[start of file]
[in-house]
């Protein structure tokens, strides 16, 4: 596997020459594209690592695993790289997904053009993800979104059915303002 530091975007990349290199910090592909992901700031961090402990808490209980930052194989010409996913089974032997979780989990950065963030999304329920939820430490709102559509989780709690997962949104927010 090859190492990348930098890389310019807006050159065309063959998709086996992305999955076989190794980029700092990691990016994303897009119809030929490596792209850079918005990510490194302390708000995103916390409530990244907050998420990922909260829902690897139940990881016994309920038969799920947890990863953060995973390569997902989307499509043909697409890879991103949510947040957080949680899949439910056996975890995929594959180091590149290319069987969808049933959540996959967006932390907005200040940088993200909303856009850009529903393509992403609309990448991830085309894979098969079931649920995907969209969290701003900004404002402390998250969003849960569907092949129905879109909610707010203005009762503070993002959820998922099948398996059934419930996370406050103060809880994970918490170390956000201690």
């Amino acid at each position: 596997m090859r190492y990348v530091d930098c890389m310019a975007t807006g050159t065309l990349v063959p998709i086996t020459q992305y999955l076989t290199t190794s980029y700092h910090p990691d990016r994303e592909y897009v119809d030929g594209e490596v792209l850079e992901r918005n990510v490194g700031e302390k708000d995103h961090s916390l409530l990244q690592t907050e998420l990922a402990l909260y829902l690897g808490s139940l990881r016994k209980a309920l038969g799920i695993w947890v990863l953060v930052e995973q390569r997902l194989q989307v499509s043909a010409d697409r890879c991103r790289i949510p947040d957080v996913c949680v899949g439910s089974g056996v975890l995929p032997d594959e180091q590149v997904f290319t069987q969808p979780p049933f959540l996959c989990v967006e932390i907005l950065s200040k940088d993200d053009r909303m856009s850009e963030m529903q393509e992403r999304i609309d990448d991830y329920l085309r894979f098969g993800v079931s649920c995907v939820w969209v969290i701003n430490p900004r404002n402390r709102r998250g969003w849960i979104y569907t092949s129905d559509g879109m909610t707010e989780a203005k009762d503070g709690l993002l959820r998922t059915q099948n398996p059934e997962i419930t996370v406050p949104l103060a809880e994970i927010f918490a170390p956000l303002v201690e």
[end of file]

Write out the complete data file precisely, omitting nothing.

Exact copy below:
[in-house]
């Protein structure tokens, strides 16, 4: 596997020459594209690592695993790289997904053009993800979104059915303002 530091975007990349290199910090592909992901700031961090402990808490209980930052194989010409996913089974032997979780989990950065963030999304329920939820430490709102559509989780709690997962949104927010 090859190492990348930098890389310019807006050159065309063959998709086996992305999955076989190794980029700092990691990016994303897009119809030929490596792209850079918005990510490194302390708000995103916390409530990244907050998420990922909260829902690897139940990881016994309920038969799920947890990863953060995973390569997902989307499509043909697409890879991103949510947040957080949680899949439910056996975890995929594959180091590149290319069987969808049933959540996959967006932390907005200040940088993200909303856009850009529903393509992403609309990448991830085309894979098969079931649920995907969209969290701003900004404002402390998250969003849960569907092949129905879109909610707010203005009762503070993002959820998922099948398996059934419930996370406050103060809880994970918490170390956000201690």
């Amino acid at each position: 596997m090859r190492y990348v530091d930098c890389m310019a975007t807006g050159t065309l990349v063959p998709i086996t020459q992305y999955l076989t290199t190794s980029y700092h910090p990691d990016r994303e592909y897009v119809d030929g594209e490596v792209l850079e992901r918005n990510v490194g700031e302390k708000d995103h961090s916390l409530l990244q690592t907050e998420l990922a402990l909260y829902l690897g808490s139940l990881r016994k209980a309920l038969g799920i695993w947890v990863l953060v930052e995973q390569r997902l194989q989307v499509s043909a010409d697409r890879c991103r790289i949510p947040d957080v996913c949680v899949g439910s089974g056996v975890l995929p032997d594959e180091q590149v997904f290319t069987q969808p979780p049933f959540l996959c989990v967006e932390i907005l950065s200040k940088d993200d053009r909303m856009s850009e963030m529903q393509e992403r999304i609309d990448d991830y329920l085309r894979f098969g993800v079931s649920c995907v939820w969209v969290i701003n430490p900004r404002n402390r709102r998250g969003w849960i979104y569907t092949s129905d559509g879109m909610t707010e989780a203005k009762d503070g709690l993002l959820r998922t059915q099948n398996p059934e997962i419930t996370v406050p949104l103060a809880e994970i927010f918490a170390p956000l303002v201690e």